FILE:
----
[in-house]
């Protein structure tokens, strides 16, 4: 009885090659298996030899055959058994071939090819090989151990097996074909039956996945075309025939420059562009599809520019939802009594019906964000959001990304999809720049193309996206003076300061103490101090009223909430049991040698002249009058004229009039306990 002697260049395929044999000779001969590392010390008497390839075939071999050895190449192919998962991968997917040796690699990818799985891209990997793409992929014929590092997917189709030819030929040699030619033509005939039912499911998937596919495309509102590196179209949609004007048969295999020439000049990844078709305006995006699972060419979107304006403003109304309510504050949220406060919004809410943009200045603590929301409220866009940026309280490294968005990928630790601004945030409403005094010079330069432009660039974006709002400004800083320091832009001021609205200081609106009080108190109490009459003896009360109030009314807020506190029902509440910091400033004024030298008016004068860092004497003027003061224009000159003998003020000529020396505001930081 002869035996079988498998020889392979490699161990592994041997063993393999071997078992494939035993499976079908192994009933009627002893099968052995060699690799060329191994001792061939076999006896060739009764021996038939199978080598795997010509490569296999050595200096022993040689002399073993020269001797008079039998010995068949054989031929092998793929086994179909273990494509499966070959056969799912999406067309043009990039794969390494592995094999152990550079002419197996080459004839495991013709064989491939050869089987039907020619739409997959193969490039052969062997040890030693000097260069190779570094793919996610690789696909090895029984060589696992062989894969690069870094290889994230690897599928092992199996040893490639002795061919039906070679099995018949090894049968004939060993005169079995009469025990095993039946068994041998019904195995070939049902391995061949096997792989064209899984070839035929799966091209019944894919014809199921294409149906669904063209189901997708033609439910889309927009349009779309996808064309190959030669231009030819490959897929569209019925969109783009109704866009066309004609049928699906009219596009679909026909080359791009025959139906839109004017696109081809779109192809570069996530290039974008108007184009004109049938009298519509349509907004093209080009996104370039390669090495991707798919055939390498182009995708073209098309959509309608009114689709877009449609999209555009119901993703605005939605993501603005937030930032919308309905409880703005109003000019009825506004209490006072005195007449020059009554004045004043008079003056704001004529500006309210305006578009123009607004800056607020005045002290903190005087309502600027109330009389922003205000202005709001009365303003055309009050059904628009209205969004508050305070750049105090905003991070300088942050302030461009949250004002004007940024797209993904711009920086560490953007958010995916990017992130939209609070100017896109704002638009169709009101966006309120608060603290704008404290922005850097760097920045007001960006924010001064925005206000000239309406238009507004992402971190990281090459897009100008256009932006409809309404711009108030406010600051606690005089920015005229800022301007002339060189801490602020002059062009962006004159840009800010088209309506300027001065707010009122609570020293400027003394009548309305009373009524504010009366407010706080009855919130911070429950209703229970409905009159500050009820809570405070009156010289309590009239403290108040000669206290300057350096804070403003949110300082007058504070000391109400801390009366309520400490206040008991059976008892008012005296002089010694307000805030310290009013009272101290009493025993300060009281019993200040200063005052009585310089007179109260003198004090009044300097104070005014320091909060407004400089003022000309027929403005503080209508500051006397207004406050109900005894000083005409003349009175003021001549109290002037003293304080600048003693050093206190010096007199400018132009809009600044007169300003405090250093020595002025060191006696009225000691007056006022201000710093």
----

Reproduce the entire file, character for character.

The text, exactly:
[in-house]
């Protein structure tokens, strides 16, 4: 009885090659298996030899055959058994071939090819090989151990097996074909039956996945075309025939420059562009599809520019939802009594019906964000959001990304999809720049193309996206003076300061103490101090009223909430049991040698002249009058004229009039306990 002697260049395929044999000779001969590392010390008497390839075939071999050895190449192919998962991968997917040796690699990818799985891209990997793409992929014929590092997917189709030819030929040699030619033509005939039912499911998937596919495309509102590196179209949609004007048969295999020439000049990844078709305006995006699972060419979107304006403003109304309510504050949220406060919004809410943009200045603590929301409220866009940026309280490294968005990928630790601004945030409403005094010079330069432009660039974006709002400004800083320091832009001021609205200081609106009080108190109490009459003896009360109030009314807020506190029902509440910091400033004024030298008016004068860092004497003027003061224009000159003998003020000529020396505001930081 002869035996079988498998020889392979490699161990592994041997063993393999071997078992494939035993499976079908192994009933009627002893099968052995060699690799060329191994001792061939076999006896060739009764021996038939199978080598795997010509490569296999050595200096022993040689002399073993020269001797008079039998010995068949054989031929092998793929086994179909273990494509499966070959056969799912999406067309043009990039794969390494592995094999152990550079002419197996080459004839495991013709064989491939050869089987039907020619739409997959193969490039052969062997040890030693000097260069190779570094793919996610690789696909090895029984060589696992062989894969690069870094290889994230690897599928092992199996040893490639002795061919039906070679099995018949090894049968004939060993005169079995009469025990095993039946068994041998019904195995070939049902391995061949096997792989064209899984070839035929799966091209019944894919014809199921294409149906669904063209189901997708033609439910889309927009349009779309996808064309190959030669231009030819490959897929569209019925969109783009109704866009066309004609049928699906009219596009679909026909080359791009025959139906839109004017696109081809779109192809570069996530290039974008108007184009004109049938009298519509349509907004093209080009996104370039390669090495991707798919055939390498182009995708073209098309959509309608009114689709877009449609999209555009119901993703605005939605993501603005937030930032919308309905409880703005109003000019009825506004209490006072005195007449020059009554004045004043008079003056704001004529500006309210305006578009123009607004800056607020005045002290903190005087309502600027109330009389922003205000202005709001009365303003055309009050059904628009209205969004508050305070750049105090905003991070300088942050302030461009949250004002004007940024797209993904711009920086560490953007958010995916990017992130939209609070100017896109704002638009169709009101966006309120608060603290704008404290922005850097760097920045007001960006924010001064925005206000000239309406238009507004992402971190990281090459897009100008256009932006409809309404711009108030406010600051606690005089920015005229800022301007002339060189801490602020002059062009962006004159840009800010088209309506300027001065707010009122609570020293400027003394009548309305009373009524504010009366407010706080009855919130911070429950209703229970409905009159500050009820809570405070009156010289309590009239403290108040000669206290300057350096804070403003949110300082007058504070000391109400801390009366309520400490206040008991059976008892008012005296002089010694307000805030310290009013009272101290009493025993300060009281019993200040200063005052009585310089007179109260003198004090009044300097104070005014320091909060407004400089003022000309027929403005503080209508500051006397207004406050109900005894000083005409003349009175003021001549109290002037003293304080600048003693050093206190010096007199400018132009809009600044007169300003405090250093020595002025060191006696009225000691007056006022201000710093």